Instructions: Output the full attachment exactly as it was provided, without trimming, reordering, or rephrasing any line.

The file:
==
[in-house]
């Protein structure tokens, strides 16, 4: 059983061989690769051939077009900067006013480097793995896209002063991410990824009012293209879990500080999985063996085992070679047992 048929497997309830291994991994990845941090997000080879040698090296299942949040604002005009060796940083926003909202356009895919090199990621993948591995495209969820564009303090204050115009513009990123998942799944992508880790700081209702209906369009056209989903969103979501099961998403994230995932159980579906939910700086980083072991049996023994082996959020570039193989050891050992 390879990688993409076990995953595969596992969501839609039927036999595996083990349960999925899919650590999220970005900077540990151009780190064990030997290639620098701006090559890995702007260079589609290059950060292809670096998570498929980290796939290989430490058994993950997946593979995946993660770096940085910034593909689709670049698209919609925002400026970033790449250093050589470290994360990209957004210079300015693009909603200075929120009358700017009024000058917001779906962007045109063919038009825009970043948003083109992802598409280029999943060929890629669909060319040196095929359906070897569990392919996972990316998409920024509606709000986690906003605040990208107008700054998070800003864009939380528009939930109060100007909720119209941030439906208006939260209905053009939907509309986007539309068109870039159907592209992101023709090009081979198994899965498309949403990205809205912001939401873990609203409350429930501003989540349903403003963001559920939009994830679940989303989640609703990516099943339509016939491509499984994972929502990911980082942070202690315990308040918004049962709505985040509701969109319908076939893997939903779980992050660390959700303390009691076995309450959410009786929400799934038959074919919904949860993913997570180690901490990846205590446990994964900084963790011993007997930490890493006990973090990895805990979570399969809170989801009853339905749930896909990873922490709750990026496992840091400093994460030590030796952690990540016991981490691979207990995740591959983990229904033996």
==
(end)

[in-house]
């Protein structure tokens, strides 16, 4: 059983061989690769051939077009900067006013480097793995896209002063991410990824009012293209879990500080999985063996085992070679047992 048929497997309830291994991994990845941090997000080879040698090296299942949040604002005009060796940083926003909202356009895919090199990621993948591995495209969820564009303090204050115009513009990123998942799944992508880790700081209702209906369009056209989903969103979501099961998403994230995932159980579906939910700086980083072991049996023994082996959020570039193989050891050992 390879990688993409076990995953595969596992969501839609039927036999595996083990349960999925899919650590999220970005900077540990151009780190064990030997290639620098701006090559890995702007260079589609290059950060292809670096998570498929980290796939290989430490058994993950997946593979995946993660770096940085910034593909689709670049698209919609925002400026970033790449250093050589470290994360990209957004210079300015693009909603200075929120009358700017009024000058917001779906962007045109063919038009825009970043948003083109992802598409280029999943060929890629669909060319040196095929359906070897569990392919996972990316998409920024509606709000986690906003605040990208107008700054998070800003864009939380528009939930109060100007909720119209941030439906208006939260209905053009939907509309986007539309068109870039159907592209992101023709090009081979198994899965498309949403990205809205912001939401873990609203409350429930501003989540349903403003963001559920939009994830679940989303989640609703990516099943339509016939491509499984994972929502990911980082942070202690315990308040918004049962709505985040509701969109319908076939893997939903779980992050660390959700303390009691076995309450959410009786929400799934038959074919919904949860993913997570180690901490990846205590446990994964900084963790011993007997930490890493006990973090990895805990979570399969809170989801009853339905749930896909990873922490709750990026496992840091400093994460030590030796952690990540016991981490691979207990995740591959983990229904033996």